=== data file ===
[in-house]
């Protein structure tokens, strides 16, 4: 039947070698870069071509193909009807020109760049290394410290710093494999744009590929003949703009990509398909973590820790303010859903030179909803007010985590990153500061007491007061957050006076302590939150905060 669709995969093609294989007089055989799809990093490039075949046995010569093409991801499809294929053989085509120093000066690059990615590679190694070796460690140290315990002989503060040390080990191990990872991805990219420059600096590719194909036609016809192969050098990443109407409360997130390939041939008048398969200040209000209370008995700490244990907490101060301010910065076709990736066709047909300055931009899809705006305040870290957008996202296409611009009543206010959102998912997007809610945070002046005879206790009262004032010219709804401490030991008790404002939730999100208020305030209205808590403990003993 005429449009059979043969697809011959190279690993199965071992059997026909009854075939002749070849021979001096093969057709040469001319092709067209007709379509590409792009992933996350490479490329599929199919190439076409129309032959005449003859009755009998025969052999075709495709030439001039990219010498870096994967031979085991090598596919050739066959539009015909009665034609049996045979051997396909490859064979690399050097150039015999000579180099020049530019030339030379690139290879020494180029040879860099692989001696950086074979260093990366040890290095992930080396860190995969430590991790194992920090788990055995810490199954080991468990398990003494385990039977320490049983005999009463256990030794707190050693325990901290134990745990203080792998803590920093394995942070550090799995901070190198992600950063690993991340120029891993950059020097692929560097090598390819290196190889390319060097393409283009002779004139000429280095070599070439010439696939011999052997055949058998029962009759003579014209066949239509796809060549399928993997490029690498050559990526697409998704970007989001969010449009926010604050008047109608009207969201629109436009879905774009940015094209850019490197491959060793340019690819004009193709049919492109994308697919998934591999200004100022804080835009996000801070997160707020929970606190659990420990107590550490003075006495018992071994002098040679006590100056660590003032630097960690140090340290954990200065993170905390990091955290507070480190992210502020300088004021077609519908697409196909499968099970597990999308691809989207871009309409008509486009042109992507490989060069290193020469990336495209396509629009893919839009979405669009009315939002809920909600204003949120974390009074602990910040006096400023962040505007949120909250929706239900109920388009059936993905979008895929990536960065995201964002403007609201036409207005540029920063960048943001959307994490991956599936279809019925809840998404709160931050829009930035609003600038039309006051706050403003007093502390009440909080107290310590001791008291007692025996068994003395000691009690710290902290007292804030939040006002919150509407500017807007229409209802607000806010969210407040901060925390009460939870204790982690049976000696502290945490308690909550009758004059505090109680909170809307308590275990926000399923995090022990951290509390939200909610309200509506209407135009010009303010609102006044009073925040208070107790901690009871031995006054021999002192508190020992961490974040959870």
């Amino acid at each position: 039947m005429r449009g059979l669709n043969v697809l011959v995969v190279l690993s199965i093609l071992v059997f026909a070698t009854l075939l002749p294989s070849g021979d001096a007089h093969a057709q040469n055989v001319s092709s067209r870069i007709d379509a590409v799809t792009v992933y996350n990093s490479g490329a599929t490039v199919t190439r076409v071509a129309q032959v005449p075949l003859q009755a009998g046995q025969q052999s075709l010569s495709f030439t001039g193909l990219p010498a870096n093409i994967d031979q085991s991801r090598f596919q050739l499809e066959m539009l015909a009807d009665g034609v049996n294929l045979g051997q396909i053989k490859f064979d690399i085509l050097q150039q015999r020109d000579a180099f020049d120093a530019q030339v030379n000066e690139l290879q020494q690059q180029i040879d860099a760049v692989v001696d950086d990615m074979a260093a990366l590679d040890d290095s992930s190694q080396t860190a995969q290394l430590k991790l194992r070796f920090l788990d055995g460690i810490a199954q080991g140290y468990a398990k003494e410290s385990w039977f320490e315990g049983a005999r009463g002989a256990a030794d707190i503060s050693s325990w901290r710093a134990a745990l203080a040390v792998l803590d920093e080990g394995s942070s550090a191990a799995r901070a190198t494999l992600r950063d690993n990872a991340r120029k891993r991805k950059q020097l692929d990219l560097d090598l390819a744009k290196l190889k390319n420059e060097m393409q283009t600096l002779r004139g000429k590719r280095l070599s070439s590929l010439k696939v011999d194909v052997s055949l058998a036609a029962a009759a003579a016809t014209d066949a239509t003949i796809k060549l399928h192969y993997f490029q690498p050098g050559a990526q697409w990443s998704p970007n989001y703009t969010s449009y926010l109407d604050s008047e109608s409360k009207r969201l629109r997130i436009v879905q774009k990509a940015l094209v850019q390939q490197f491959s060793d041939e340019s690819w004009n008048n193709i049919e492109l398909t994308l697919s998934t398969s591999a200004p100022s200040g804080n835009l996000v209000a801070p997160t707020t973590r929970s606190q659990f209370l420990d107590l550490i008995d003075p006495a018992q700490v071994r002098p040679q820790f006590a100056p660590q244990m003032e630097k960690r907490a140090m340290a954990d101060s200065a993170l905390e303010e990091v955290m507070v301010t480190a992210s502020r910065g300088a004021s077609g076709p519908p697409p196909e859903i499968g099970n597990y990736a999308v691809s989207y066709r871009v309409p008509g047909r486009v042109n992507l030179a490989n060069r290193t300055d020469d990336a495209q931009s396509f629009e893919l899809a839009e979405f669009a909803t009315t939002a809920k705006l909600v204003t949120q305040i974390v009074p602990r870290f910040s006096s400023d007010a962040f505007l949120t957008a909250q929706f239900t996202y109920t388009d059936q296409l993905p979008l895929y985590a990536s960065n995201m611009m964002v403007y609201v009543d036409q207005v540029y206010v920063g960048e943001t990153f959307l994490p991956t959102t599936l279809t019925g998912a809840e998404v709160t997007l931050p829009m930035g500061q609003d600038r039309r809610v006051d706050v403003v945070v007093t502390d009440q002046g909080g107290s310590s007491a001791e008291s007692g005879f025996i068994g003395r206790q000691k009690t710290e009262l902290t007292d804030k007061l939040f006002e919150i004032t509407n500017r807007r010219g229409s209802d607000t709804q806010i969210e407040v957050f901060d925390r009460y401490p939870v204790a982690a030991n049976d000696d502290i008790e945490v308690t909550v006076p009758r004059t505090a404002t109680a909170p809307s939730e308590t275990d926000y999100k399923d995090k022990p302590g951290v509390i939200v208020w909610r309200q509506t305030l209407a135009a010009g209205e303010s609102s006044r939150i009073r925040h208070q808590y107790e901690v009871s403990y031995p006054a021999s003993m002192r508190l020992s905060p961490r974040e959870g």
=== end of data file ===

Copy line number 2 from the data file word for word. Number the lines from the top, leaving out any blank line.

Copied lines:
């Protein structure tokens, strides 16, 4: 039947070698870069071509193909009807020109760049290394410290710093494999744009590929003949703009990509398909973590820790303010859903030179909803007010985590990153500061007491007061957050006076302590939150905060 669709995969093609294989007089055989799809990093490039075949046995010569093409991801499809294929053989085509120093000066690059990615590679190694070796460690140290315990002989503060040390080990191990990872991805990219420059600096590719194909036609016809192969050098990443109407409360997130390939041939008048398969200040209000209370008995700490244990907490101060301010910065076709990736066709047909300055931009899809705006305040870290957008996202296409611009009543206010959102998912997007809610945070002046005879206790009262004032010219709804401490030991008790404002939730999100208020305030209205808590403990003993 005429449009059979043969697809011959190279690993199965071992059997026909009854075939002749070849021979001096093969057709040469001319092709067209007709379509590409792009992933996350490479490329599929199919190439076409129309032959005449003859009755009998025969052999075709495709030439001039990219010498870096994967031979085991090598596919050739066959539009015909009665034609049996045979051997396909490859064979690399050097150039015999000579180099020049530019030339030379690139290879020494180029040879860099692989001696950086074979260093990366040890290095992930080396860190995969430590991790194992920090788990055995810490199954080991468990398990003494385990039977320490049983005999009463256990030794707190050693325990901290134990745990203080792998803590920093394995942070550090799995901070190198992600950063690993991340120029891993950059020097692929560097090598390819290196190889390319060097393409283009002779004139000429280095070599070439010439696939011999052997055949058998029962009759003579014209066949239509796809060549399928993997490029690498050559990526697409998704970007989001969010449009926010604050008047109608009207969201629109436009879905774009940015094209850019490197491959060793340019690819004009193709049919492109994308697919998934591999200004100022804080835009996000801070997160707020929970606190659990420990107590550490003075006495018992071994002098040679006590100056660590003032630097960690140090340290954990200065993170905390990091955290507070480190992210502020300088004021077609519908697409196909499968099970597990999308691809989207871009309409008509486009042109992507490989060069290193020469990336495209396509629009893919839009979405669009009315939002809920909600204003949120974390009074602990910040006096400023962040505007949120909250929706239900109920388009059936993905979008895929990536960065995201964002403007609201036409207005540029920063960048943001959307994490991956599936279809019925809840998404709160931050829009930035609003600038039309006051706050403003007093502390009440909080107290310590001791008291007692025996068994003395000691009690710290902290007292804030939040006002919150509407500017807007229409209802607000806010969210407040901060925390009460939870204790982690049976000696502290945490308690909550009758004059505090109680909170809307308590275990926000399923995090022990951290509390939200909610309200509506209407135009010009303010609102006044009073925040208070107790901690009871031995006054021999002192508190020992961490974040959870």